I’m sure Paul Whelan, the American who’s just been charged by Russia with espionage, would love to be a spy.
He comes across as a Walter Mitty type who once claimed to have been a sheriff’s deputy in Michigan when in reality he was part-time policeman and parking warden. His connection to the sheriff’s department was confined to his days as a Police Explorer, a crime-busting version of Boy Scouts.
The former Marine Corps reservist did two tours of duty in Iraq, but he was not exactly dodging the suicide bombs in downtown Baghdad. He worked as an administrative clerk, before being drummed out of the service in disgrace for theft, false accounting and bouncing cheques.
Not exactly CIA material – though some people who’ve seen too many Jason Bourne films might think: ‘Ha! The perfect cover – publicly throw him out of the service and then recruit him as a spy!’
Except, as we know, real life isn’t like the movies.
At the time he was detained in a Moscow hotel he was working as the ‘director of global security’ for an American car parts firm, BorgWarner. But his employers say he would never have needed to travel to Russia on business.
So why did he go there?
According to reports, Whelan was learning Russian while in Iraq and would travel to Moscow and St Petersburg when he had holiday time-off.
He became active on social media, particularly the Russian equivalent of Facebook, called VKontakte, but mainly to keep in touch with around 70 male acquaintances. People who’ve been interviewed since his arrest say he would pop up every six months or so with chit-chat and small talk.
One of the highlights was to mourn the loss of his 16-year-old cat: ‘Farewell to my loyal friend, Mittens’.
When Trump was elected, Whelan posted messages of support and when Russia annexed the Crimea he suggested they could have Alaska as well, as long as they took the former governor and vice-presidential candidate Sarah Palin too.
He loves to travel the country by train, collecting tea glass holders stamped with Russian historical scenes.
All very quaint but it’s the circumstances of his arrest on 28 December which are the most interesting because of their uncanny resemblances to events of the Cold War in 1986.
Whelan was staying at the Metropol Hotel in Moscow for the wedding of a friend from his Marine Corps days to a Russian woman. As a self-styled Russian ‘expert’ he even gave the wedding guests a tour of the Kremlin museums before everyone retired to their rooms ahead of the big day.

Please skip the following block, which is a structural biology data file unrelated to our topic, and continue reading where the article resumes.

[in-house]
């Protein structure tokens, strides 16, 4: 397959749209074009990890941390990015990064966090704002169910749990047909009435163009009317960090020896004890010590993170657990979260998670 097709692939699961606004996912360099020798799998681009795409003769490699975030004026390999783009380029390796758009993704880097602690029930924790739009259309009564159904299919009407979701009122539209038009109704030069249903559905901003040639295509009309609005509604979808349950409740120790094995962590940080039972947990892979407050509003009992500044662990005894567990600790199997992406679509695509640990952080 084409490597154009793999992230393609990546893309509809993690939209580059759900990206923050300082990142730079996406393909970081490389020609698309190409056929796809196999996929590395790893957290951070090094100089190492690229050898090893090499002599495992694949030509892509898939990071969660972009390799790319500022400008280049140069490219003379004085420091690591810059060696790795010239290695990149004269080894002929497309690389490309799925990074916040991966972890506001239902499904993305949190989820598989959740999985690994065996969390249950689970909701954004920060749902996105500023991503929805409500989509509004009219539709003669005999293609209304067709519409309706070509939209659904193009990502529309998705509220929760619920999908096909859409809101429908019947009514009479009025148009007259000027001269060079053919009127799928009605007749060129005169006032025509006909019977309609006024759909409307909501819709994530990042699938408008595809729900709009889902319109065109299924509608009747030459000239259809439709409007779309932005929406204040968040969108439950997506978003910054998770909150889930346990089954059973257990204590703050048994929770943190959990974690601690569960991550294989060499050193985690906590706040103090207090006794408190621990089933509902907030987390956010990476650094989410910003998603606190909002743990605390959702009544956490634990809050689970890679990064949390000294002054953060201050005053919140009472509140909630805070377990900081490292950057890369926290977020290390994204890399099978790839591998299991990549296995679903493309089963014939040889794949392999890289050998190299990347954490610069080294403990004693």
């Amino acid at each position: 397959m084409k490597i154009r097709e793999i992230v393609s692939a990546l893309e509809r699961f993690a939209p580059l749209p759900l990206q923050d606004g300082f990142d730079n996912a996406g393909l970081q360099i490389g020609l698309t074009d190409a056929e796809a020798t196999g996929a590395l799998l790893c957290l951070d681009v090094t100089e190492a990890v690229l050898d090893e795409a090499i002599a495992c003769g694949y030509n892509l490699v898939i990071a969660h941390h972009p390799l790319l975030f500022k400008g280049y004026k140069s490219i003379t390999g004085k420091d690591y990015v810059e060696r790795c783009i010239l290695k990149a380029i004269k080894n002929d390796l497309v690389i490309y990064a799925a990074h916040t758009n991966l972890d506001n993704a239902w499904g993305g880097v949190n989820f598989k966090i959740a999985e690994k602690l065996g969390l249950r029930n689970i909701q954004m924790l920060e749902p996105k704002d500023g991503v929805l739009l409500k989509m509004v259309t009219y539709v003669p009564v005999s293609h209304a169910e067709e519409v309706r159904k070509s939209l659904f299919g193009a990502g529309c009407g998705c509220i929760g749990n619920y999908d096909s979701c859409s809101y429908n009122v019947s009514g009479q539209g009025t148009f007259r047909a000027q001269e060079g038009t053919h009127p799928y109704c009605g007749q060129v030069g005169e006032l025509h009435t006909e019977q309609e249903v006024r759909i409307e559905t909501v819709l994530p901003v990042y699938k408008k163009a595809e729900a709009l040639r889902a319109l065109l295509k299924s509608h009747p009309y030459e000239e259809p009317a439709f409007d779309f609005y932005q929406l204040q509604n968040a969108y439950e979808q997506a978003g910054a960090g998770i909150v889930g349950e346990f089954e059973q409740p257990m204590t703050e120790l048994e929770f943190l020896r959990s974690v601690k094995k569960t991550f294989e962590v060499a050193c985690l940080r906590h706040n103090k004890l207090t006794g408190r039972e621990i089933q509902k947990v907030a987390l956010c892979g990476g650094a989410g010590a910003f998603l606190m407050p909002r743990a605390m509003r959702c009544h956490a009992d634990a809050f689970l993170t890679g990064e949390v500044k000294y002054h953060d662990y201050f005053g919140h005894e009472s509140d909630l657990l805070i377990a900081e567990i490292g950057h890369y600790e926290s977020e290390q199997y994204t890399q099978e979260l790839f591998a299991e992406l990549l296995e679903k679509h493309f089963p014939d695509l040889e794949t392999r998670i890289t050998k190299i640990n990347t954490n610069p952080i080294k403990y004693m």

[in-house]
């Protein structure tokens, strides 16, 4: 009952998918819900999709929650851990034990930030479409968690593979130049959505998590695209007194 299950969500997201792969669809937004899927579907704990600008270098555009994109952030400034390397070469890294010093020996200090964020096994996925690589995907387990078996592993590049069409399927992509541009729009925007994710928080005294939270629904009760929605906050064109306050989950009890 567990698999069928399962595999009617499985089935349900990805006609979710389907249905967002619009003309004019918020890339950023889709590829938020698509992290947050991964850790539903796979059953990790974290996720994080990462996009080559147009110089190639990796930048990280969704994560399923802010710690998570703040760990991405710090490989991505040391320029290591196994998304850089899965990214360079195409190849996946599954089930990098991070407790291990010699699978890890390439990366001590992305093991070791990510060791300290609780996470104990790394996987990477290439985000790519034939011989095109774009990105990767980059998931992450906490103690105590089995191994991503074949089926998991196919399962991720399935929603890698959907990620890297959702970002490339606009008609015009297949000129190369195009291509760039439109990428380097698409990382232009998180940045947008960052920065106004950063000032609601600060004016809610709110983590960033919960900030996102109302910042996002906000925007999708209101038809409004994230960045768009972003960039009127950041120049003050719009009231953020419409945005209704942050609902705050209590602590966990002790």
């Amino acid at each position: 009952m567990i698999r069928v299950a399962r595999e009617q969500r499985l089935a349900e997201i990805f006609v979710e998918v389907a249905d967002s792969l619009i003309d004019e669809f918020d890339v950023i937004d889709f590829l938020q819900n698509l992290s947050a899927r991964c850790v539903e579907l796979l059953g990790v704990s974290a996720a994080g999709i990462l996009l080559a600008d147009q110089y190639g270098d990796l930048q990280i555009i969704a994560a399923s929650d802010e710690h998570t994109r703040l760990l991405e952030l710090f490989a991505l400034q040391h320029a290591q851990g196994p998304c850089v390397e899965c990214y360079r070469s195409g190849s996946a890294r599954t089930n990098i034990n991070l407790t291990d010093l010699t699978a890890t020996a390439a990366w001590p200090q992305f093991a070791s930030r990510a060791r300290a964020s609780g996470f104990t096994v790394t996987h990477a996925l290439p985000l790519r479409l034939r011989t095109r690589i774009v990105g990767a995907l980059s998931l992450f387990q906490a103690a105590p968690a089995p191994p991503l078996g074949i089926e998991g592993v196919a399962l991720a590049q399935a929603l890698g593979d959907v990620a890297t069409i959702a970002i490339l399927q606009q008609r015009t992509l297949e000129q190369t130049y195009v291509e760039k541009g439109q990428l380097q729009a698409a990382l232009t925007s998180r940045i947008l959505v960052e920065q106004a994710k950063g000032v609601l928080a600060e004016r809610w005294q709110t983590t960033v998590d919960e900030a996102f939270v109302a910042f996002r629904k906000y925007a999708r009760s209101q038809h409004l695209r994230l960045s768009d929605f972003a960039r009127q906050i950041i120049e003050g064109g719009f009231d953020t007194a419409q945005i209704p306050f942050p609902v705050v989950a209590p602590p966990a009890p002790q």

Whelan never made it to the wedding because he was detained in his hotel room after being caught in possession with a memory stick he’d just been given by someone he knew. The USB stick contained details of all the employees at a classified security agency, and Whelan was accused of trying to recruit the person he was meeting.
His arrest came two weeks after a Russian citizen, Maria Butina, admitted in a US court to acting as a foreign agent in an organised effort, backed by Russian officials, to lobby Americans in the National Rifle Association and the Republican Party. She was originally arrested in July.
The parallels with the 1986 case of the US journalist Nicholas Daniloff are uncanny.
When he received planted documents from a Soviet person, who he thought was a friend, Daniloff was arrested and charged with spying.
He was held just days after the US had arrested a Soviet aide at the United Nations, called Gennady Zakharov, who was allegedly gathering classified data in New York.
The Reagan administration later negotiated Daniloff’s release and Zakharov was freed the next day in a tit-for-tat move that Daniloff believes is being attempted now by Russia.
“It looks like the Russians are trying to set up a one-on-one exchange, Whelan for Butina in Washington, and to tell you the truth, I’m surprised they didn’t arrest an American sooner than they did,” said Daniloff, who is now 84.
The fact that, as foreign secretary Jeremy Hunt suggests, this could all be part of a diplomatic chess game, should not disguise the fact that a lot of spying is continuing on both sides.
As Angela Stent, a professor at Georgetown University’s School of Foreign Service and a former expert on the government’s National Intelligence Council, said: “The rates of espionage are now as high if not higher than they were in the Cold War.
“There is a huge degree of mutual suspicion between the intelligence services that never went away.”
But, it seems, if there are more spies than ever, that Whelan is not one of them, in my opinion.
“The CIA would never leave an American vulnerable without immunity, especially for such low lever stuff,” said John Sipher, who spent 28 years in the intelligence agency’s National Clandestine Service including running the Russian operations.
“There is no way we would ever use anybody like this guy Whelan. We only handle critical, high-level spies with meticulous tradecraft. Putin knows very well that this is not US intelligence. He’s seen the real thing over the years. This is a political game, pure and simpler. An ugly game.”
Anthony Harwood is a former foreign editor of the Daily Mail and US Editor at the Daily Mirror.